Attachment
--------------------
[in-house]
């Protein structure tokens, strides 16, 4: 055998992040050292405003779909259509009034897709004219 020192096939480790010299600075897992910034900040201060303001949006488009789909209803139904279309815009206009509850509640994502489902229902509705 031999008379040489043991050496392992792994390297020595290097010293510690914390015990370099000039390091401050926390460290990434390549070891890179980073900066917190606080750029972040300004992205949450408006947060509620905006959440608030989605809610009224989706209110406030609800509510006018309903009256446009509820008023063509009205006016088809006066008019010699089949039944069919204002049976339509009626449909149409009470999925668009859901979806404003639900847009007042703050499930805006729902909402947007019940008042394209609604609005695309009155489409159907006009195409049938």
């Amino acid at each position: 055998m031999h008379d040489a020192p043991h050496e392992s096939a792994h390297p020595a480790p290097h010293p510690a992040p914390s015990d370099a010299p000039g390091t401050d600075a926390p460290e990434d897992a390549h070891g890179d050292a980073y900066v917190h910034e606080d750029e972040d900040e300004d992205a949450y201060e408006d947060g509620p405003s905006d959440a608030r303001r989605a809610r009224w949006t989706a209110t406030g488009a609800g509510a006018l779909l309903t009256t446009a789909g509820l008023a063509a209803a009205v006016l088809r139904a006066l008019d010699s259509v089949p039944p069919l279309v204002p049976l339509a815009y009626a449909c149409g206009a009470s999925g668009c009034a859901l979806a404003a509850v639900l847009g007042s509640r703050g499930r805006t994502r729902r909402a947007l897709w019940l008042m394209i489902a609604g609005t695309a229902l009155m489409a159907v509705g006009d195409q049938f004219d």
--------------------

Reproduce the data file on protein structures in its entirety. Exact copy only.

[in-house]
């Protein structure tokens, strides 16, 4: 055998992040050292405003779909259509009034897709004219 020192096939480790010299600075897992910034900040201060303001949006488009789909209803139904279309815009206009509850509640994502489902229902509705 031999008379040489043991050496392992792994390297020595290097010293510690914390015990370099000039390091401050926390460290990434390549070891890179980073900066917190606080750029972040300004992205949450408006947060509620905006959440608030989605809610009224989706209110406030609800509510006018309903009256446009509820008023063509009205006016088809006066008019010699089949039944069919204002049976339509009626449909149409009470999925668009859901979806404003639900847009007042703050499930805006729902909402947007019940008042394209609604609005695309009155489409159907006009195409049938």
């Amino acid at each position: 055998m031999h008379d040489a020192p043991h050496e392992s096939a792994h390297p020595a480790p290097h010293p510690a992040p914390s015990d370099a010299p000039g390091t401050d600075a926390p460290e990434d897992a390549h070891g890179d050292a980073y900066v917190h910034e606080d750029e972040d900040e300004d992205a949450y201060e408006d947060g509620p405003s905006d959440a608030r303001r989605a809610r009224w949006t989706a209110t406030g488009a609800g509510a006018l779909l309903t009256t446009a789909g509820l008023a063509a209803a009205v006016l088809r139904a006066l008019d010699s259509v089949p039944p069919l279309v204002p049976l339509a815009y009626a449909c149409g206009a009470s999925g668009c009034a859901l979806a404003a509850v639900l847009g007042s509640r703050g499930r805006t994502r729902r909402a947007l897709w019940l008042m394209i489902a609604g609005t695309a229902l009155m489409a159907v509705g006009d195409q049938f004219d």